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VETERANS FOR PEACE: Educating Our Children for Peace – Our Legacy to Our Children

By Ed Sacco, Veterans forPeace, Asheville Chapter 099  July 4, 2018

 Have we have become a fearful country “measured” by our relationship to weapons and guns? There is a connection between our reliance on wars abroad and guns at home. This is reflected in our active or passive support of the militarization of our youth and violence at home. The war mentality has not and will not secure our happiness. It blinds us to the common good of humanity. Is this our legacy for children?

Militarization brings fear and distress that diminishes our collective capacity for the true and the beautiful. Our military responses result in permanent “undeclared” wars and a global military presence in over one hundred countries as well the militarization of our police and our youth in Junior Reserve Training Corp (JROTC) programs in high schools.

I say “NO” to the militarization of our youth in our public schools.  We can do better than that with the ideals that reflect peace.  Alternatives to JROTC can be found throughout the country  that build self-esteem and aid positive educational goals better than the JROTC program; perhaps not as as exciting to young students, but powerful in the effort to bring a better understanding of good citizenship, reconciliation, creativity, respect, empathy and compassion. In short, this would invest in our highest ideals.

The United States always has all the money it needs for wars and weapons, but never enough for public schools, low cost housing, universal health care; values that can make “America Great Again!”  We can choose to become a beacon of hope to the world, welcoming refugees and a demonstration of democratic values serving the common good.

Educational funding need be increased for the needs of our children, not for a political ideology. The military does not encourage freedom of thought, love of others, equality, and the common good of humanity. This is a huge topic as it reflects our way of life for future generations. Should the army subsidize high school soldiering? Or, would it be better to subsidize teachers’ ongoing education and badly needed innovations in schools to inspire positive values for more people including teachers, parents, and the general public?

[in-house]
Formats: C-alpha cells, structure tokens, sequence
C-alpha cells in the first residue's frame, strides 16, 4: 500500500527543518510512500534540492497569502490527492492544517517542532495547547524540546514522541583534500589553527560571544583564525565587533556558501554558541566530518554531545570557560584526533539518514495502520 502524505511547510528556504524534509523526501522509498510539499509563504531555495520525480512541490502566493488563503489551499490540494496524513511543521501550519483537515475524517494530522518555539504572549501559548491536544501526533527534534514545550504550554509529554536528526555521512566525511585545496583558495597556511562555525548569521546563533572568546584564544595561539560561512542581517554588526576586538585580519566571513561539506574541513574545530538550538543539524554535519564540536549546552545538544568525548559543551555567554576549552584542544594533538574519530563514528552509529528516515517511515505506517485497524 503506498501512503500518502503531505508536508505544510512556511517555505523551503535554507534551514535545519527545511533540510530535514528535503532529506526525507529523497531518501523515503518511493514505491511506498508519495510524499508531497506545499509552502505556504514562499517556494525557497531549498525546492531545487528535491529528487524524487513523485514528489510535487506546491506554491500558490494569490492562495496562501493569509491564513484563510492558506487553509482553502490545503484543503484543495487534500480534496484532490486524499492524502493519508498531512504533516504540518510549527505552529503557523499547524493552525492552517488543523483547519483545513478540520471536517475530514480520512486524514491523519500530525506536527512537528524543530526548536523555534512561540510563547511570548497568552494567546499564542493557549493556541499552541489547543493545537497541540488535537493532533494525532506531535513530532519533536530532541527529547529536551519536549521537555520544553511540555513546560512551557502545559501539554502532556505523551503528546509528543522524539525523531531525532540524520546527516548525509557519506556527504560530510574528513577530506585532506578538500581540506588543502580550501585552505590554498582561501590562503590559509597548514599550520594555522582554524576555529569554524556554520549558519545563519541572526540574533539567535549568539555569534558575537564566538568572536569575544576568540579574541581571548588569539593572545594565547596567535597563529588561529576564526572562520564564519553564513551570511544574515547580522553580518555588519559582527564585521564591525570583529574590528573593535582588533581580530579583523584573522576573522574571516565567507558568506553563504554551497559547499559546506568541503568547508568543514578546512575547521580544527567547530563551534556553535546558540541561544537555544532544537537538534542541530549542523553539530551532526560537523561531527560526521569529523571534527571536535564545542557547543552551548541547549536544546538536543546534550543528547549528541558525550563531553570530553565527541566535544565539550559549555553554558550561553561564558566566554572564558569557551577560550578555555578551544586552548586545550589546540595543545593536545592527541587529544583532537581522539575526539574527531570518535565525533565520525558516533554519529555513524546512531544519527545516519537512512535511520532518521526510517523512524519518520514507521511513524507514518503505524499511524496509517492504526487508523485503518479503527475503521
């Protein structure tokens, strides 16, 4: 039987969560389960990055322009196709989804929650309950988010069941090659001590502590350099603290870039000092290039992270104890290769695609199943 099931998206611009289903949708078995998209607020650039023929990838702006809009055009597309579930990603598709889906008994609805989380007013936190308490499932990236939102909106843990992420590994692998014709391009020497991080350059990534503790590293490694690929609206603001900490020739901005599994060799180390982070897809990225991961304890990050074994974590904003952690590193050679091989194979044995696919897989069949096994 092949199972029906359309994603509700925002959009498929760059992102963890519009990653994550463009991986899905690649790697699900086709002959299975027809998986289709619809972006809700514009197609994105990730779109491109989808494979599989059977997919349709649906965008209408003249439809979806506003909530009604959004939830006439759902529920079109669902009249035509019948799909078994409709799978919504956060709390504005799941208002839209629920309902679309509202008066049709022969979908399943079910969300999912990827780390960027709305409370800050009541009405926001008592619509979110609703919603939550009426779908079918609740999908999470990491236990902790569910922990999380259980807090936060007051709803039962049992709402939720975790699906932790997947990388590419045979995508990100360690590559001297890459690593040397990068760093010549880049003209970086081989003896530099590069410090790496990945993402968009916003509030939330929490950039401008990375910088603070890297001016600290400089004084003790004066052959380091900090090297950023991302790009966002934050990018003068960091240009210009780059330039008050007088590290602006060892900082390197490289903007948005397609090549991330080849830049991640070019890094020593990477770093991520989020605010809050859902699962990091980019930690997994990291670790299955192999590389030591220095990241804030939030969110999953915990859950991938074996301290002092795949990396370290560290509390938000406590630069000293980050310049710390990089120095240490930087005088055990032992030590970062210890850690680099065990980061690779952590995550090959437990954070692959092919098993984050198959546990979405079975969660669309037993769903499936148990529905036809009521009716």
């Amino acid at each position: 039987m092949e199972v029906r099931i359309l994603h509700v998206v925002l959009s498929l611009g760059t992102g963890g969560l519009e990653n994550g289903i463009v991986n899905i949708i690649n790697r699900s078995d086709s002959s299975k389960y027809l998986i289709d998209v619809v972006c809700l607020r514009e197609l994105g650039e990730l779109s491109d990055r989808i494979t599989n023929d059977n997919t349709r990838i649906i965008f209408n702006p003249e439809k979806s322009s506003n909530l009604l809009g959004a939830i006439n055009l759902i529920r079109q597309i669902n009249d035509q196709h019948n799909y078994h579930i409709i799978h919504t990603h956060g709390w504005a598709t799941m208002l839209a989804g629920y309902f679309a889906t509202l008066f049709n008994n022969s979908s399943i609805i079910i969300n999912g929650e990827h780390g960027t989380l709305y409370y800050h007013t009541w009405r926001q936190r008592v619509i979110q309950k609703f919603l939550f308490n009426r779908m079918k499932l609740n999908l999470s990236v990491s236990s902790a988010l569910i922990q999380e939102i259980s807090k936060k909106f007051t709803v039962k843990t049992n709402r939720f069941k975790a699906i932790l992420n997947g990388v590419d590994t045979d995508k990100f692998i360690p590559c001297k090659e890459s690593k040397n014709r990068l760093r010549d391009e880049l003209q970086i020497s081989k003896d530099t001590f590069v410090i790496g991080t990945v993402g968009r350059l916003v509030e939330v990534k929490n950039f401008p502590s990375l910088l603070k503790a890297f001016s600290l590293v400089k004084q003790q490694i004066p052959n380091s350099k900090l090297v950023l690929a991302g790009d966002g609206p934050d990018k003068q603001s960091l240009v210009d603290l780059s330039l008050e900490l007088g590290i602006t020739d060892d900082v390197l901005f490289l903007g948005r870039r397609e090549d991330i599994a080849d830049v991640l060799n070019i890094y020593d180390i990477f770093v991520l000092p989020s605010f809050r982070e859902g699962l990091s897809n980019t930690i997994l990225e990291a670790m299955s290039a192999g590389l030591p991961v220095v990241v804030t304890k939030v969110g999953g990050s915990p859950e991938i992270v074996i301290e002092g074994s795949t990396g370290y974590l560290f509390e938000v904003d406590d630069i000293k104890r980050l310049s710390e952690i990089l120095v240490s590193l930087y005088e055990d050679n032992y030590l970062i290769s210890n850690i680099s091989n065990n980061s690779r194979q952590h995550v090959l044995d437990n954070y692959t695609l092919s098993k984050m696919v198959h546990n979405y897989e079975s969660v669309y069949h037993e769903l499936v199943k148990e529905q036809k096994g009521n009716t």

The militarization of our youth reflects a lack of faith in the goodness of humanity mirrored by those who suggest school teachers be armed and concealed weapons be allowed in public places including churches.

Let’s support the activists who demonstrate for peace and justice, the whistle blowers who shine a light on the truth, the conscientious objectors who refuse to participate in war, and religious groups who continue to shine a light in a prophetic manner and call us not to destroy, but to bring out what is best in our society and the world — to honor the sacredness of creation reflected in mature spiritual religions.

We the people can speak out and vote for a future in which our country will match our desire for guns with our moral restraint; our wealth with our wisdom; and our military power with empathy, truth, goodness, and beauty. One place to start is to support genuine conservative values by educating our children, supporting families, and respecting all who are in need.

May we live each day, gentle in words, compassionate of heart, and generous in love.

 

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SheVille Team

We are a one-of-a-kind magazine that provides local, regional, national and international information about women’s lives and education, performing and visual arts and writing, the environment, green living and sustainability and regional Western North Carolina business, people and events. “Villages preserve culture: dress, food and dance are a few examples. As villages grow in population and turn into towns, local cafes make way for large American chains. Handmade leather sandals are discarded for a pair of Western sneakers. Due to its small size, a village fosters a tight-knit sense of community. Justpeace.org explains the meaning of the African proverb, “It takes a village,” by stating that a sense of community is critical to maintaining a healthy society. Village members hold a wealth of information regarding their heritage: they know about the ancient traditions, methods of production and the resources of the land. When villages become dispersed or exterminated in times of war, this anthropological knowledge disappears. Large cities are not as conducive to growing and producing foods such as fruits and vegetables. Villages, on the other hand, usually have ample amounts of land and other resources necessary for growing conditions.” The Importance of Villages by Catherine Capozzi Our Mission SheVille.org provides readers with information important to women’s lives and well-being. We focus primarily on the areas of education & health, business & finance, the arts & the environment. We are particularly interested in local & regional resources, organizations & events.
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